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Dutch apparel designer Maartje Hoogland has come up with a cycling themed collection she calls “Valsplat”. (I can’t figure out how it translates into English so if anyone does, would you share it here?)

Hoogland’s collection was inspired by the colors of the rainbow jersey, features found on cycling jerseys and the “whole circus” surrounding bike racing.

Her knit dresses are really great, but I feel her cut and sew pieces need a bit more polish and attention to fit. Overall I love the way she’s translated the World Championship rainbow stripes into non-cycling fashion. For more about Maartje Hoogland click here.

More cycling inspired fashion here and here.

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One thing always leads to another when I’m searching for something on the internet. I get side-tracked and discover things I didn’t even know I wanted to know about! Yesterday I found this amazing ski-themed blouse circa 1957-1960 on the Fashion Institute of Design & Merchandising’s blog. It’s just too great not to share. Here’s a bit of ski fashion history cribbed right from their blog.

“Until the 1950s, ski wear consisted of baggy woolen pants and knitted sweaters, topped with a bulky wool overcoat. Though warm and functional, these clothes did nothing to flatter the figure. This changed in 1952 with the introduction of Bogner ski pants. Created by Maria Bogner, member of a German skiwear producing family, “Bogners” were a form-fitting ski pant made of wool and a newly developed nylon fiber called Helanca. By 1955, Bogners were available in a variety of bright colors. Because they displayed the muscular curves of both male and female skiers, Bogners were credited with introducing sex appeal to skiing. According to Ski magazine, “Marilyn Monroe, Ingrid Bergman and the Shah of Iran wore them. Henry Ford ordered 15 pairs. Overnight, skiing had been transformed into a sexy and very visible sport.”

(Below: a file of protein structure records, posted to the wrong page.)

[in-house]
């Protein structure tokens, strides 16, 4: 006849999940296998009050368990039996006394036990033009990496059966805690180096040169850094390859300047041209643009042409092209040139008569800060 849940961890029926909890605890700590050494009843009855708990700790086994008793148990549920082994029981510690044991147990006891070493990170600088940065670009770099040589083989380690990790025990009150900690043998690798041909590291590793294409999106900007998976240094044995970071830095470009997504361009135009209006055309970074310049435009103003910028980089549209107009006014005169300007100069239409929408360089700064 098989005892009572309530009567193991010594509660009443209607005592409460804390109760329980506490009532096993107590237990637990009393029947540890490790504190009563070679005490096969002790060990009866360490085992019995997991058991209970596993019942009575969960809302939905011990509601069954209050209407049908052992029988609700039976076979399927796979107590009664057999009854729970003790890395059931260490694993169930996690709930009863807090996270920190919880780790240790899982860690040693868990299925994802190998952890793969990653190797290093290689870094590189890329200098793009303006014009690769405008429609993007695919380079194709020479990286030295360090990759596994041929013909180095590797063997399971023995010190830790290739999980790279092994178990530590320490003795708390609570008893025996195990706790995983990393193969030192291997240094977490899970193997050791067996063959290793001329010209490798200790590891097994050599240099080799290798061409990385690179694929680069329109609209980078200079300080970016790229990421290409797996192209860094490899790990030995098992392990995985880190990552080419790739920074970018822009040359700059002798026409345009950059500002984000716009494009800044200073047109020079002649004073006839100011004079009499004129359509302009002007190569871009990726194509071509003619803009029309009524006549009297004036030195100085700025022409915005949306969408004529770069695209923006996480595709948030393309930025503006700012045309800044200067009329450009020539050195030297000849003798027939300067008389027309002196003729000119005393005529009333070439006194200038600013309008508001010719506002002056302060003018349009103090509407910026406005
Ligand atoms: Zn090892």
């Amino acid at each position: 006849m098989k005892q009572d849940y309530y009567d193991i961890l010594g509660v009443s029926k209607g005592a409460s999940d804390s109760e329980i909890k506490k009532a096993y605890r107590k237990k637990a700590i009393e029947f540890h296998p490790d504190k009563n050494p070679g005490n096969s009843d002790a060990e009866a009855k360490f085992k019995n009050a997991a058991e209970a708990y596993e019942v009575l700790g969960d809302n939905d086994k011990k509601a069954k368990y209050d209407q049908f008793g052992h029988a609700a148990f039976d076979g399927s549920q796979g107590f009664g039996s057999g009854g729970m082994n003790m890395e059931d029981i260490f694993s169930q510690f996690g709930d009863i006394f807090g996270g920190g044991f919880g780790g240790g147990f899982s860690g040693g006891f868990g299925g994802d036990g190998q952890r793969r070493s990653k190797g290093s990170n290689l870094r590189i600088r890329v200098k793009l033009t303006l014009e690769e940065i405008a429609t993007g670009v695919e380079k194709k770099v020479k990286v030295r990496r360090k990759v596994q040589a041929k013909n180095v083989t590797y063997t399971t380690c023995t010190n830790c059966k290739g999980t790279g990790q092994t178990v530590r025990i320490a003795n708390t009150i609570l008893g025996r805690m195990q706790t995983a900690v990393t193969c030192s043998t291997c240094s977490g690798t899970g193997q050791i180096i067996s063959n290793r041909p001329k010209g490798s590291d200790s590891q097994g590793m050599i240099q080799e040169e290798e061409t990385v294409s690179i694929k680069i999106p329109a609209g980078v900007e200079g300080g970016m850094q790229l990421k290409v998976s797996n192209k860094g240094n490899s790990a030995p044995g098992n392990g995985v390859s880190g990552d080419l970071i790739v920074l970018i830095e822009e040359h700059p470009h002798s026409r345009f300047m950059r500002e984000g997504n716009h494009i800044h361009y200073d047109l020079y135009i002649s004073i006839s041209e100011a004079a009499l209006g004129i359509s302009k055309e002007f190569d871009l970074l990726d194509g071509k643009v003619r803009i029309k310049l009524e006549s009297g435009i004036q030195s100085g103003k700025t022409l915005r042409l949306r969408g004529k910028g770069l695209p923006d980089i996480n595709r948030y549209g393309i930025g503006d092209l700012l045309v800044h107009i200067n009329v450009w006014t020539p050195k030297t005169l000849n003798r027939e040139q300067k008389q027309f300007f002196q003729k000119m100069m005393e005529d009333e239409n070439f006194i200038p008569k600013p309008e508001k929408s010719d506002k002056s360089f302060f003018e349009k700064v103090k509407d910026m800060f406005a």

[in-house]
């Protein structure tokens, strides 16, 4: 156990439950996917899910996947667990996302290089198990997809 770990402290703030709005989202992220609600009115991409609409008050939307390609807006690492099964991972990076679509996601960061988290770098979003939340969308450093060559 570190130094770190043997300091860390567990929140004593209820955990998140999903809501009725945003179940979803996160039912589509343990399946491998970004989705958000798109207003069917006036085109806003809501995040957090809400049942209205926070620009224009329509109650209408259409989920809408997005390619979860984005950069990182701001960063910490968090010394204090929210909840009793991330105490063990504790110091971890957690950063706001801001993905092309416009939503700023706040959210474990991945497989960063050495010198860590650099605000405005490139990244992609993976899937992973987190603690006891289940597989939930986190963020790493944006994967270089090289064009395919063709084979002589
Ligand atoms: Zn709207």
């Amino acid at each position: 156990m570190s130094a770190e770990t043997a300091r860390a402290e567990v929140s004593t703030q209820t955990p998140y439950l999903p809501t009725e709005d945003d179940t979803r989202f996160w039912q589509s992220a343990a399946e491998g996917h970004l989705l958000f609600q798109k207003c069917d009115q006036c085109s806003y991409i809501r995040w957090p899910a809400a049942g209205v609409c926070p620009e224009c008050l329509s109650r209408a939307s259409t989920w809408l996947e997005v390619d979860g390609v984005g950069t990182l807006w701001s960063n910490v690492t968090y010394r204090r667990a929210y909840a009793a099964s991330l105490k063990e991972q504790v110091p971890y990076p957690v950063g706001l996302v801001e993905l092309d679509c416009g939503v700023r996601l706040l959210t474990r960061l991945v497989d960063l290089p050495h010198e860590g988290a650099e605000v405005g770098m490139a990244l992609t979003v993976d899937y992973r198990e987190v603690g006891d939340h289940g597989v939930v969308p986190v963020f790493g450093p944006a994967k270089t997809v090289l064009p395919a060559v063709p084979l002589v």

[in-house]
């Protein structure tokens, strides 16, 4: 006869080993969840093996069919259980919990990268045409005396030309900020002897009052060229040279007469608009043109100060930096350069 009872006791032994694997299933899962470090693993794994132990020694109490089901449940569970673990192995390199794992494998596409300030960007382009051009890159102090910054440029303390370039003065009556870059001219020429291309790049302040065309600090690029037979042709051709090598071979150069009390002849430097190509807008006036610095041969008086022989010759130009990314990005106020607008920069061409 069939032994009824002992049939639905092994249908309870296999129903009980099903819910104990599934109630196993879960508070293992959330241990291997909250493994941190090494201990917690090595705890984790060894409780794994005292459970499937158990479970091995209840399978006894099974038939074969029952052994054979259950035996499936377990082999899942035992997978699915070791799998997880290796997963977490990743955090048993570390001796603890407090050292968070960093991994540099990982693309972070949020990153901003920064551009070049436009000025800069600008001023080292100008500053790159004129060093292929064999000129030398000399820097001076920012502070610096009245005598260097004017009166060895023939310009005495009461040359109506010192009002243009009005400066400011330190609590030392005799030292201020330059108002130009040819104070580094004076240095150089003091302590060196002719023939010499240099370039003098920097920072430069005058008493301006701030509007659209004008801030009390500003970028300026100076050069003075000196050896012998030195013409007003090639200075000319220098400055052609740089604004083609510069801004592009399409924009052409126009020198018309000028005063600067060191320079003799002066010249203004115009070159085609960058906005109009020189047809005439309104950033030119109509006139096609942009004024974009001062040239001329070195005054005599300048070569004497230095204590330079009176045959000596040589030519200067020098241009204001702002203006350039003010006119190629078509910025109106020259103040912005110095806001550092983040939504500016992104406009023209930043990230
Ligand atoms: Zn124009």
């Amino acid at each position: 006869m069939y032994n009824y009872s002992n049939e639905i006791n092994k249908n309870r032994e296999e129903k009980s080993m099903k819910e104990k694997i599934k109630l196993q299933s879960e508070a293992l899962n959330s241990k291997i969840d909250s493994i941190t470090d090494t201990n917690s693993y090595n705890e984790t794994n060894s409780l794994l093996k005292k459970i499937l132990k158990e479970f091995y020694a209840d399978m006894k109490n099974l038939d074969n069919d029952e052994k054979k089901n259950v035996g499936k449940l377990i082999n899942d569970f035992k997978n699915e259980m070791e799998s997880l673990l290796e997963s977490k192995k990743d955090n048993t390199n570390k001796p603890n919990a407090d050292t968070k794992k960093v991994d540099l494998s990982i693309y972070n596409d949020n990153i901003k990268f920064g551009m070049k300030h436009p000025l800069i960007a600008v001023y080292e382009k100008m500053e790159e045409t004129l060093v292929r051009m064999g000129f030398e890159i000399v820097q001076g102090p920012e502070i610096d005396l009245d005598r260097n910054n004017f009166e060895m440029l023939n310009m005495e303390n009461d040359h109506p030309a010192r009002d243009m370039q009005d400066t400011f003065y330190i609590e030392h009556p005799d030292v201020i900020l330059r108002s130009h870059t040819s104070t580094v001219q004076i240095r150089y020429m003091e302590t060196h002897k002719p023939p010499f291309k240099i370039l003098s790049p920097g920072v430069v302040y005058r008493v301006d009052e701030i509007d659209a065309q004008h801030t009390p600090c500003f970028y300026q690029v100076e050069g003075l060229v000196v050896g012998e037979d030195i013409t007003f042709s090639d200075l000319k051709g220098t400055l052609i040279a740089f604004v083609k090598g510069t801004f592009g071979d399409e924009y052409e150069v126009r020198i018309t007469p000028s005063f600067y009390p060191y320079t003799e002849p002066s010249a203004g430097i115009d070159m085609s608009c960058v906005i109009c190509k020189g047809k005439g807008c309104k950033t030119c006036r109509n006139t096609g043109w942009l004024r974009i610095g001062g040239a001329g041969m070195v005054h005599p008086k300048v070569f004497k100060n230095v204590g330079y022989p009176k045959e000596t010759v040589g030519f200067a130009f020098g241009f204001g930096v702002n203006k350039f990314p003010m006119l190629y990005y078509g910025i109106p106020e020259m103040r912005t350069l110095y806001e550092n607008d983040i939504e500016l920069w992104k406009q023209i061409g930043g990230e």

“Bogners appeared at the perfect moment, just as North Americans were experiencing unprecedented economic prosperity in the wake of World War II. Many individuals with surplus income turned their attention to the serious pursuit of sporting and leisure activities, such as skiing. Widespread interest in skiing was encouraged by simplifications in ski boots, skis and ski lifts, making it easier for a novice to get both up and down the mountain. At the end of the day, skiers could relax at comfortable resort lodgings, which often included spacious rooms for dining and dancing, along with heated outdoor pools. Skiing was now a fashionable activity, no longer limited to those rugged enough to withstand a cold slog through the snow.”

While the Bogner family might have stolen the limelight, there is historical evidence that in Megeve, a collaboration between skiier Emile Allais and the AAllard family brought about the first ski stretch pants. Armand AAllard was a skilled tailor in Megeve and made custom clothing for both on and off the slopes.  Unlike “Bogner” his was a custom not production affair which is why he likely has taken a backseat to the internationaly known ski brand.

The FIDM Museum ski-themed blouse seen here details the daily activity of a stretch pant clad skier on vacation. As you can see from the silk-screened images, actual skiing occupies only a portion of her day. Her brightly colored ski wear is typical of the late 1950s, when retailers offered ski wear in a variety of fashionable colors and patterns. Many urban department stores featured ski boutiques, and in 1959, at least one fashion writer suggested that ski wear would soon be seen both off and on the slopes. Not surprisingly, the slim silhouette of late 1950s ski wear echoed (or vice-versa) the slim pants then seen in casual sportswear.